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THE BLACK

by

Larry Letemplier

Copyright © 2001
All Rights Reserved



Lucas Hayes shot his way out of Amarillo with five thousand dollars in stolen bank money and a posse at his tail. After a relentless three-hour chase, he still saw their dust in the distance.

The gelding Lucas rode buckled under him, and he was thrown forward. He rolled away from the fallen horse. He got to his feet, thankful that the fall had merely resulted in collecting a little dust.

The gelding tried to get to its feet, but its front right leg prevented it. I'm in deep shit, he thought. The cloud of dust was closer.

Just off the trail to his right were two large boulders. He would hold off the posse from there. If this was the end of the trail for him, he wouldn't give the law the satisfaction of a necktie party.

He remembered his father's last words as the noose was placed around his neck: Don't ever let the law take you alive, son. They'll rob you of your dignity. His father had been lynched for stealing a measly one hundred dollars, money he desperately needed to pay off the remaining debt on the farm before the bank could foreclose. From that day on Lucas vowed that he would make them pay, and others like them. He hit them where it hurt most: taking away their money.

He turned toward the gelding. "Sorry old friend," he said out loud. He drew his pistol and shot the horse through the head. Then he removed his saddlebag and rifle and started for the boulders. He had just got there when the posse drew up near the dead gelding. There were five of them, and they looked tired and pissed off.

"We've got him pinned down now," one of the riders said. "We'll teach him not to steal our money."

"Spread out," the man with the badge ordered. "It'll be dark soon."

They would rush him from all sides under the cover of darkness, Lucas thought. He would be ready for them. An eerie silence crept in with the darkness. They're moving in on me, Lucas thought. Then he heard their voices.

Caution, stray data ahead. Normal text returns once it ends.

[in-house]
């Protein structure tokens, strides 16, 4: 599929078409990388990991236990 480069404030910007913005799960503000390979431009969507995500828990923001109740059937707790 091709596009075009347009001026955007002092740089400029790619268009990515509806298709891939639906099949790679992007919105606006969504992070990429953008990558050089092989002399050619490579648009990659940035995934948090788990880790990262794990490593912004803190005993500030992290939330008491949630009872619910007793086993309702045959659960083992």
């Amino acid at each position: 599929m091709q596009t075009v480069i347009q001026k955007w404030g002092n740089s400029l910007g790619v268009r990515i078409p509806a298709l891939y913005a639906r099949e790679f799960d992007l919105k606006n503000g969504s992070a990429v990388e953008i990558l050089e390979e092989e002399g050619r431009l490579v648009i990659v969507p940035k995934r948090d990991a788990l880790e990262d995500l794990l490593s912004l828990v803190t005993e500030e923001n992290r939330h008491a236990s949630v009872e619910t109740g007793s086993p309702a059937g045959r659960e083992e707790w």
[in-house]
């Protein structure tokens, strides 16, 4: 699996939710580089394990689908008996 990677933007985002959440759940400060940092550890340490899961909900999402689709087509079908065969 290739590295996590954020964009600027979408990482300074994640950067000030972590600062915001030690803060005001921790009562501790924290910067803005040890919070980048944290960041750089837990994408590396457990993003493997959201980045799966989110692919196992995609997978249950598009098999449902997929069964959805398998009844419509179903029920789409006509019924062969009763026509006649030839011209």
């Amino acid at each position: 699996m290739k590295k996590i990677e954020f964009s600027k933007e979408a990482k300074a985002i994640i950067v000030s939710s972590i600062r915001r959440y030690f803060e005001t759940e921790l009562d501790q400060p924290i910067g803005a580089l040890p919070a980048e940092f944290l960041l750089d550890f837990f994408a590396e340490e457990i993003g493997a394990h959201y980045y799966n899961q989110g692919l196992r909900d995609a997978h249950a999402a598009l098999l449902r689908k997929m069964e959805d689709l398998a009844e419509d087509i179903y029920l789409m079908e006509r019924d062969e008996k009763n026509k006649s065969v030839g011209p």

"What was that?" a man shouted.

"Sounds like a stampede," said another.

Lucas heard a thunderous roar, like rampaging horses.

"Oh my God," someone cried. "Itčits flying."

There was a scream. Horses whinnied.

Lucas peered around the boulder but saw nothing but the darkness. There were gunshots, and more screams. A loud cackle. Damn hell, he thought. What was happening over there?

A glow pierced the darkness. Red circles, like eyes. The eyes gazed in Lucas' direction. A chill crawled up his back. His hands trembled as he tried to steady the rifle. He heard a movement behind him and spun around. He tried to squeeze the rifle's trigger, but he fell back and hit his head.

When Lucas opened his eyes, daylight had broken. He turned his aching head and saw a big, black stallion staring down at him. He struggled to his feet and looked around. He picked up his rifle and gave the stallion another quizzical glance.

As his memory jolted awake, he poked his head around the boulder. His heart nearly stopped. The bodies of the posse riders were laid out on the trail in a neat row. There was no sign of the horses.


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